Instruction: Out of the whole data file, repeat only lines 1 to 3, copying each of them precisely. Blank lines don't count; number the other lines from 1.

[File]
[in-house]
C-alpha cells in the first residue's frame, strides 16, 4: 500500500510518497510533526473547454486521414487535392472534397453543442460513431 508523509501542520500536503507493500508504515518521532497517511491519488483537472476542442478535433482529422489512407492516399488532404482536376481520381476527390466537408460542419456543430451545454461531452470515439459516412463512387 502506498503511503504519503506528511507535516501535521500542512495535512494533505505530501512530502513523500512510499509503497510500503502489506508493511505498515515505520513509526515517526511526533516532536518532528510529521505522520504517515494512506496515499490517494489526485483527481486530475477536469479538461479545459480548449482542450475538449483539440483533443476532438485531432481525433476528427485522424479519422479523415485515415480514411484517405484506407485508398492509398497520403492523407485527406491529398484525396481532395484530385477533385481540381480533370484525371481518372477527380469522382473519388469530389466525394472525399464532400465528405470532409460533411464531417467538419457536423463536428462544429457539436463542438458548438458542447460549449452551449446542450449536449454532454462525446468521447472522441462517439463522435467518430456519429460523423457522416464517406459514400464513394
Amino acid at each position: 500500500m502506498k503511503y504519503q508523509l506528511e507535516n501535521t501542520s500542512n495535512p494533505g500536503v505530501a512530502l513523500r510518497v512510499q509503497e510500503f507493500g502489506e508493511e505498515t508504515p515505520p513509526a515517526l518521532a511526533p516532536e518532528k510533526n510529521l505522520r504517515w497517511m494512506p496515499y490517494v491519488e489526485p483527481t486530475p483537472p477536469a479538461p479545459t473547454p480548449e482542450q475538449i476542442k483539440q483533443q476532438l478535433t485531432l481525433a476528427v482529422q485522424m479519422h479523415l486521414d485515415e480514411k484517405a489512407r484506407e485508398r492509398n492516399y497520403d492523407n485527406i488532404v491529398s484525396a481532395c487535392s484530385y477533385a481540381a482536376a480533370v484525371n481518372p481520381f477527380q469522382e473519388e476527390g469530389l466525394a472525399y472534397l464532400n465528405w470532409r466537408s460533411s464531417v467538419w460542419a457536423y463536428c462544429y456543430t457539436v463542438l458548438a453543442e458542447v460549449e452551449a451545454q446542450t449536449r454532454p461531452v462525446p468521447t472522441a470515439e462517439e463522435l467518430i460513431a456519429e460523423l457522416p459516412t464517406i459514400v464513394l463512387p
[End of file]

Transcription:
[in-house]
C-alpha cells in the first residue's frame, strides 16, 4: 500500500510518497510533526473547454486521414487535392472534397453543442460513431 508523509501542520500536503507493500508504515518521532497517511491519488483537472476542442478535433482529422489512407492516399488532404482536376481520381476527390466537408460542419456543430451545454461531452470515439459516412463512387 502506498503511503504519503506528511507535516501535521500542512495535512494533505505530501512530502513523500512510499509503497510500503502489506508493511505498515515505520513509526515517526511526533516532536518532528510529521505522520504517515494512506496515499490517494489526485483527481486530475477536469479538461479545459480548449482542450475538449483539440483533443476532438485531432481525433476528427485522424479519422479523415485515415480514411484517405484506407485508398492509398497520403492523407485527406491529398484525396481532395484530385477533385481540381480533370484525371481518372477527380469522382473519388469530389466525394472525399464532400465528405470532409460533411464531417467538419457536423463536428462544429457539436463542438458548438458542447460549449452551449446542450449536449454532454462525446468521447472522441462517439463522435467518430456519429460523423457522416464517406459514400464513394
Amino acid at each position: 500500500m502506498k503511503y504519503q508523509l506528511e507535516n501535521t501542520s500542512n495535512p494533505g500536503v505530501a512530502l513523500r510518497v512510499q509503497e510500503f507493500g502489506e508493511e505498515t508504515p515505520p513509526a515517526l518521532a511526533p516532536e518532528k510533526n510529521l505522520r504517515w497517511m494512506p496515499y490517494v491519488e489526485p483527481t486530475p483537472p477536469a479538461p479545459t473547454p480548449e482542450q475538449i476542442k483539440q483533443q476532438l478535433t485531432l481525433a476528427v482529422q485522424m479519422h479523415l486521414d485515415e480514411k484517405a489512407r484506407e485508398r492509398n492516399y497520403d492523407n485527406i488532404v491529398s484525396a481532395c487535392s484530385y477533385a481540381a482536376a480533370v484525371n481518372p481520381f477527380q469522382e473519388e476527390g469530389l466525394a472525399y472534397l464532400n465528405w470532409r466537408s460533411s464531417v467538419w460542419a457536423y463536428c462544429y456543430t457539436v463542438l458548438a453543442e458542447v460549449e452551449a451545454q446542450t449536449r454532454p461531452v462525446p468521447t472522441a470515439e462517439e463522435l467518430i460513431a456519429e460523423l457522416p459516412t464517406i459514400v464513394l463512387p